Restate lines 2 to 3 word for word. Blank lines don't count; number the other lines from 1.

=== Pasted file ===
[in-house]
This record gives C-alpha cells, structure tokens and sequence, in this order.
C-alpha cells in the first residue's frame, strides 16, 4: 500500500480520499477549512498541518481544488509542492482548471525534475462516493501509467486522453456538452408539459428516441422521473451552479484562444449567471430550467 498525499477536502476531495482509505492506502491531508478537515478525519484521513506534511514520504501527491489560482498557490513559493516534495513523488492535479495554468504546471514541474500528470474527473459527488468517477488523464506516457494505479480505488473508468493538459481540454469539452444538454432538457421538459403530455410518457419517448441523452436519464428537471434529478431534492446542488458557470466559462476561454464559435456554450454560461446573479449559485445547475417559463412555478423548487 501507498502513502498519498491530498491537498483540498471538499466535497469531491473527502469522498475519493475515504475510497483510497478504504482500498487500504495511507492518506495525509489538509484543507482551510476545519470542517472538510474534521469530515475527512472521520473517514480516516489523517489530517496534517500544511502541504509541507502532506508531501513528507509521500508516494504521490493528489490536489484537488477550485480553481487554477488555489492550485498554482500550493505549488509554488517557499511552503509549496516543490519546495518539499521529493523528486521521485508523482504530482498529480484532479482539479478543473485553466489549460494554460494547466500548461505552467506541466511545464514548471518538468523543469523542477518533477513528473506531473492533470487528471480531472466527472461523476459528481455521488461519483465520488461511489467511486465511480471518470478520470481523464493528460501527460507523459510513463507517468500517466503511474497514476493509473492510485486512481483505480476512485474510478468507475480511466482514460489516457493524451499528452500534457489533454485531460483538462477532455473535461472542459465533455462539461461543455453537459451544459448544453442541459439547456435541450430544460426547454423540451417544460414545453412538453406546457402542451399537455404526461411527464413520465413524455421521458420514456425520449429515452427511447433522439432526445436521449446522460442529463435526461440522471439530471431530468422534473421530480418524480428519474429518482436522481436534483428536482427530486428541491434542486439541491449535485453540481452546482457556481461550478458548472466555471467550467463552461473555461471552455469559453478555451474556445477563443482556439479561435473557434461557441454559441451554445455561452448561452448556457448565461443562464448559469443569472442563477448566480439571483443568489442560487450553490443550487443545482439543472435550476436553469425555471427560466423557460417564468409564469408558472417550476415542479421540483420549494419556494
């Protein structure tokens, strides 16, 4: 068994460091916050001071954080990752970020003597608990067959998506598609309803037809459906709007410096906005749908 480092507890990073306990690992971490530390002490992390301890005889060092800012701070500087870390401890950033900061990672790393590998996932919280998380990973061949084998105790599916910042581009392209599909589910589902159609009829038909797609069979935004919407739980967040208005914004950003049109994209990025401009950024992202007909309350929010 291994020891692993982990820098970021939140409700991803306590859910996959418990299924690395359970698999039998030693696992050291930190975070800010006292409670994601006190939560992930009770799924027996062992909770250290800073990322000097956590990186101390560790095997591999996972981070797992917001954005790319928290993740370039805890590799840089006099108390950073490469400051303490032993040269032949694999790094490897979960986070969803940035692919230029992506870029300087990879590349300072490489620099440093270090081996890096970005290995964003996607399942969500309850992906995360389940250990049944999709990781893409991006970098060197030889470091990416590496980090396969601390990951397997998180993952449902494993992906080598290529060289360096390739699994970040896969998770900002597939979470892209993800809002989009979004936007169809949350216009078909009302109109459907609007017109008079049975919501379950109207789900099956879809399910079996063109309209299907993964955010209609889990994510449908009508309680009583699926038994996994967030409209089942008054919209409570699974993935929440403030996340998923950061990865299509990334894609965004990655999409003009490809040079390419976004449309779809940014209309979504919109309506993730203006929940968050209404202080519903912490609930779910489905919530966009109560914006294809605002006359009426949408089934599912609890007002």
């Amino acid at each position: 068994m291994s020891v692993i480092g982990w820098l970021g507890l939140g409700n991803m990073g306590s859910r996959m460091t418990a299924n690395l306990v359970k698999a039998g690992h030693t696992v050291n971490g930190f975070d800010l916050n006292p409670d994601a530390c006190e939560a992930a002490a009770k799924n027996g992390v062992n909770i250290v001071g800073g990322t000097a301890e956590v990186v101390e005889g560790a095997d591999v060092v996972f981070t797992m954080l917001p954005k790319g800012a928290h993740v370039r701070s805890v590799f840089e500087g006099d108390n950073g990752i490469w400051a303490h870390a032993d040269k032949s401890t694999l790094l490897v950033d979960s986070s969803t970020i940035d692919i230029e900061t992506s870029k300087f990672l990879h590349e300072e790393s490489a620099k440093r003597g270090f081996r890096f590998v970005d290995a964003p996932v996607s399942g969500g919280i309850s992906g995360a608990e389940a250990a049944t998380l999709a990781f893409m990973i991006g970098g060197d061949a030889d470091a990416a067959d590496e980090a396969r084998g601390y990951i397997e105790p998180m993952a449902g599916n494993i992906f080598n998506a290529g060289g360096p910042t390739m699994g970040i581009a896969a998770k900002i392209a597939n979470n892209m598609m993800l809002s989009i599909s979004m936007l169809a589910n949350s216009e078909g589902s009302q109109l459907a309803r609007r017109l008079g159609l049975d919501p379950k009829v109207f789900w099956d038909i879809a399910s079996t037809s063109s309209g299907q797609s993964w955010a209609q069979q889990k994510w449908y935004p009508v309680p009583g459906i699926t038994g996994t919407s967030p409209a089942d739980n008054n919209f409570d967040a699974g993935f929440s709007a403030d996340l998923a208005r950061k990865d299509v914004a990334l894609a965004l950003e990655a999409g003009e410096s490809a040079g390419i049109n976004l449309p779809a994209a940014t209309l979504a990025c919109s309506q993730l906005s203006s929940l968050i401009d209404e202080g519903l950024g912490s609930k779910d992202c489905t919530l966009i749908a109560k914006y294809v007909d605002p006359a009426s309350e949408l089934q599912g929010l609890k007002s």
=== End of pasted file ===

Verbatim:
This record gives C-alpha cells, structure tokens and sequence, in this order.
C-alpha cells in the first residue's frame, strides 16, 4: 500500500480520499477549512498541518481544488509542492482548471525534475462516493501509467486522453456538452408539459428516441422521473451552479484562444449567471430550467 498525499477536502476531495482509505492506502491531508478537515478525519484521513506534511514520504501527491489560482498557490513559493516534495513523488492535479495554468504546471514541474500528470474527473459527488468517477488523464506516457494505479480505488473508468493538459481540454469539452444538454432538457421538459403530455410518457419517448441523452436519464428537471434529478431534492446542488458557470466559462476561454464559435456554450454560461446573479449559485445547475417559463412555478423548487 501507498502513502498519498491530498491537498483540498471538499466535497469531491473527502469522498475519493475515504475510497483510497478504504482500498487500504495511507492518506495525509489538509484543507482551510476545519470542517472538510474534521469530515475527512472521520473517514480516516489523517489530517496534517500544511502541504509541507502532506508531501513528507509521500508516494504521490493528489490536489484537488477550485480553481487554477488555489492550485498554482500550493505549488509554488517557499511552503509549496516543490519546495518539499521529493523528486521521485508523482504530482498529480484532479482539479478543473485553466489549460494554460494547466500548461505552467506541466511545464514548471518538468523543469523542477518533477513528473506531473492533470487528471480531472466527472461523476459528481455521488461519483465520488461511489467511486465511480471518470478520470481523464493528460501527460507523459510513463507517468500517466503511474497514476493509473492510485486512481483505480476512485474510478468507475480511466482514460489516457493524451499528452500534457489533454485531460483538462477532455473535461472542459465533455462539461461543455453537459451544459448544453442541459439547456435541450430544460426547454423540451417544460414545453412538453406546457402542451399537455404526461411527464413520465413524455421521458420514456425520449429515452427511447433522439432526445436521449446522460442529463435526461440522471439530471431530468422534473421530480418524480428519474429518482436522481436534483428536482427530486428541491434542486439541491449535485453540481452546482457556481461550478458548472466555471467550467463552461473555461471552455469559453478555451474556445477563443482556439479561435473557434461557441454559441451554445455561452448561452448556457448565461443562464448559469443569472442563477448566480439571483443568489442560487450553490443550487443545482439543472435550476436553469425555471427560466423557460417564468409564469408558472417550476415542479421540483420549494419556494